Africa: Remarks by Ambassador Linda Thomas-Greenfield During a Press Conference at the U.S.-Africa Business Summit

Dallas, Texas — AS DELIVERED

Good afternoon, everyone. Welcome to this press conference. On behalf of the entire Biden-Harris administration, I’m really thrilled to be here at the U.S.-Africa Business Summit, to be here among my colleagues. I will try to keep my remarks brief before turning it over to each of my colleagues to share their deliverables and what comes next in more detail.

You know, the first summit was held 16 years ago, which probably means it was happening while I was in Africa. I’d just started my tenure as U.S. Ambassador to Liberia and in the face of real challenges – including global recession – but there was a tremendous amount of hope, and I would engage on the planning for the Summit and with others for the Summit to help it come to fruition.

There was a lot of hope – as I said, hope that in the years to come there would be increased trade and investment; that Africa would become even more of a hub for entrepreneurship and innovation. And I don’t need to tell any of you that getting there hasn’t been without challenges. Over the last 16 years we’ve seen democratic backsliding; we’ve seen epidemics that pushed public health to the brink; the negative impact of climate change and conflict and even COVID on agriculture and food security; and a population boom that infrastructure and the economy haven’t fully kept pace with. But we’ve also seen a tremendous amount of innovation and resilience, and we’ve seen the ties between the United States and Africa continue to grow stronger.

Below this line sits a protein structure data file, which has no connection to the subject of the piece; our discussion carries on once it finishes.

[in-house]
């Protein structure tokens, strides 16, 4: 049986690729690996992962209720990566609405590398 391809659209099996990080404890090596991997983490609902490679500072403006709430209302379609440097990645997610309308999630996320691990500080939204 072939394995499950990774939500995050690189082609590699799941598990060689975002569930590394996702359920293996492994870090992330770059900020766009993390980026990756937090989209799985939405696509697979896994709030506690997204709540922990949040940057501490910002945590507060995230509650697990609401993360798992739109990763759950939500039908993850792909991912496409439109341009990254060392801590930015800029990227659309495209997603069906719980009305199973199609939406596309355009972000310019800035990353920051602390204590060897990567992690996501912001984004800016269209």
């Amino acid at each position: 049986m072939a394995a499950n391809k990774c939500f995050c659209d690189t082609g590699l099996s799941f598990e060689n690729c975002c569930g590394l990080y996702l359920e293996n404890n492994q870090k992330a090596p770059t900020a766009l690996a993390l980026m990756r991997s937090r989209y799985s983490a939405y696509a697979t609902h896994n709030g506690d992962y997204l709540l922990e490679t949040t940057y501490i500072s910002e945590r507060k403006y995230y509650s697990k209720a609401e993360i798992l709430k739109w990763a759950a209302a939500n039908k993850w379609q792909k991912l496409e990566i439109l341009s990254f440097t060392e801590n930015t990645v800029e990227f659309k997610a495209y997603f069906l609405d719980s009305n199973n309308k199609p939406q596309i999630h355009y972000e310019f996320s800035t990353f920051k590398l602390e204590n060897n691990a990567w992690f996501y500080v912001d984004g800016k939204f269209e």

As demonstrated by the U.S.-Africa Leaders Summit, the Biden-Harris administration has made partnership with the continent a cornerstone of our economic and diplomatic strategy.

And so, in the last year and a half alone, we’ve supported and helped close to 547 new deals, for a total estimated value of over $14 billion. We’ve helped increase digital infrastructure, transportation, and clean energy projects across the continent. We’ve worked to increase our engagement with the African diaspora. And it was interesting seeing that. As we talk about the diaspora, I remember many years ago meeting with members of the diaspora, trying to figure out how we could work together, and now we have an actual council, a diaspora group that we can work with.